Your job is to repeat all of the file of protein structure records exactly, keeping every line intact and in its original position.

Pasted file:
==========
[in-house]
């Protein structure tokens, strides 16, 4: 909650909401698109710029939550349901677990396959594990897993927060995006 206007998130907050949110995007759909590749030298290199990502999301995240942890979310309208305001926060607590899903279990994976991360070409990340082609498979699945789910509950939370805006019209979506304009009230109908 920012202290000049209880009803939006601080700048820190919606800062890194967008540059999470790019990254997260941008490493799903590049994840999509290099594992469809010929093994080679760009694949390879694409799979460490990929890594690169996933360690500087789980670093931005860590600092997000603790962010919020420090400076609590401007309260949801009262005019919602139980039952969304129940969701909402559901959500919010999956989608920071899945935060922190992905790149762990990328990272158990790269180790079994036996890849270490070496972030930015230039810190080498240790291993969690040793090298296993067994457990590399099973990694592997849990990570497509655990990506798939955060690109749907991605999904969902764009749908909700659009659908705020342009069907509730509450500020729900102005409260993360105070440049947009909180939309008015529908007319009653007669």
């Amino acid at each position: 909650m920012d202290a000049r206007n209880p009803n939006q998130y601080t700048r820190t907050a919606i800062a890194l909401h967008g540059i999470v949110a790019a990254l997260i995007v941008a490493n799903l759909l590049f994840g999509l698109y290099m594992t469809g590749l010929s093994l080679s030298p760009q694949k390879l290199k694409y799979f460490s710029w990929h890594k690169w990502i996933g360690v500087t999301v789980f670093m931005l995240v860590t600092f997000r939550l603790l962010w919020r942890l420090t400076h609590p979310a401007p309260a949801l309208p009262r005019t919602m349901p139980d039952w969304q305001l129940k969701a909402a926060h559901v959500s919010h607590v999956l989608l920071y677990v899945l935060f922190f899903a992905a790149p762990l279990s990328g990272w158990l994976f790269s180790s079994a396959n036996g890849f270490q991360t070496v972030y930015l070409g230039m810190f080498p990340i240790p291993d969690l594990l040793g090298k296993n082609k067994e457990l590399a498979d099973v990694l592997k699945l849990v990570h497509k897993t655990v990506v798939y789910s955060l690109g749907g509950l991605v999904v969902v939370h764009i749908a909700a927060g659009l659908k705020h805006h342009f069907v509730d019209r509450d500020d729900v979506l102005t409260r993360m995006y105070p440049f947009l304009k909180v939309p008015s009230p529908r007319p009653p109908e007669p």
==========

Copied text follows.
[in-house]
């Protein structure tokens, strides 16, 4: 909650909401698109710029939550349901677990396959594990897993927060995006 206007998130907050949110995007759909590749030298290199990502999301995240942890979310309208305001926060607590899903279990994976991360070409990340082609498979699945789910509950939370805006019209979506304009009230109908 920012202290000049209880009803939006601080700048820190919606800062890194967008540059999470790019990254997260941008490493799903590049994840999509290099594992469809010929093994080679760009694949390879694409799979460490990929890594690169996933360690500087789980670093931005860590600092997000603790962010919020420090400076609590401007309260949801009262005019919602139980039952969304129940969701909402559901959500919010999956989608920071899945935060922190992905790149762990990328990272158990790269180790079994036996890849270490070496972030930015230039810190080498240790291993969690040793090298296993067994457990590399099973990694592997849990990570497509655990990506798939955060690109749907991605999904969902764009749908909700659009659908705020342009069907509730509450500020729900102005409260993360105070440049947009909180939309008015529908007319009653007669």
């Amino acid at each position: 909650m920012d202290a000049r206007n209880p009803n939006q998130y601080t700048r820190t907050a919606i800062a890194l909401h967008g540059i999470v949110a790019a990254l997260i995007v941008a490493n799903l759909l590049f994840g999509l698109y290099m594992t469809g590749l010929s093994l080679s030298p760009q694949k390879l290199k694409y799979f460490s710029w990929h890594k690169w990502i996933g360690v500087t999301v789980f670093m931005l995240v860590t600092f997000r939550l603790l962010w919020r942890l420090t400076h609590p979310a401007p309260a949801l309208p009262r005019t919602m349901p139980d039952w969304q305001l129940k969701a909402a926060h559901v959500s919010h607590v999956l989608l920071y677990v899945l935060f922190f899903a992905a790149p762990l279990s990328g990272w158990l994976f790269s180790s079994a396959n036996g890849f270490q991360t070496v972030y930015l070409g230039m810190f080498p990340i240790p291993d969690l594990l040793g090298k296993n082609k067994e457990l590399a498979d099973v990694l592997k699945l849990v990570h497509k897993t655990v990506v798939y789910s955060l690109g749907g509950l991605v999904v969902v939370h764009i749908a909700a927060g659009l659908k705020h805006h342009f069907v509730d019209r509450d500020d729900v979506l102005t409260r993360m995006y105070p440049f947009l304009k909180v939309p008015s009230p529908r007319p009653p109908e007669p």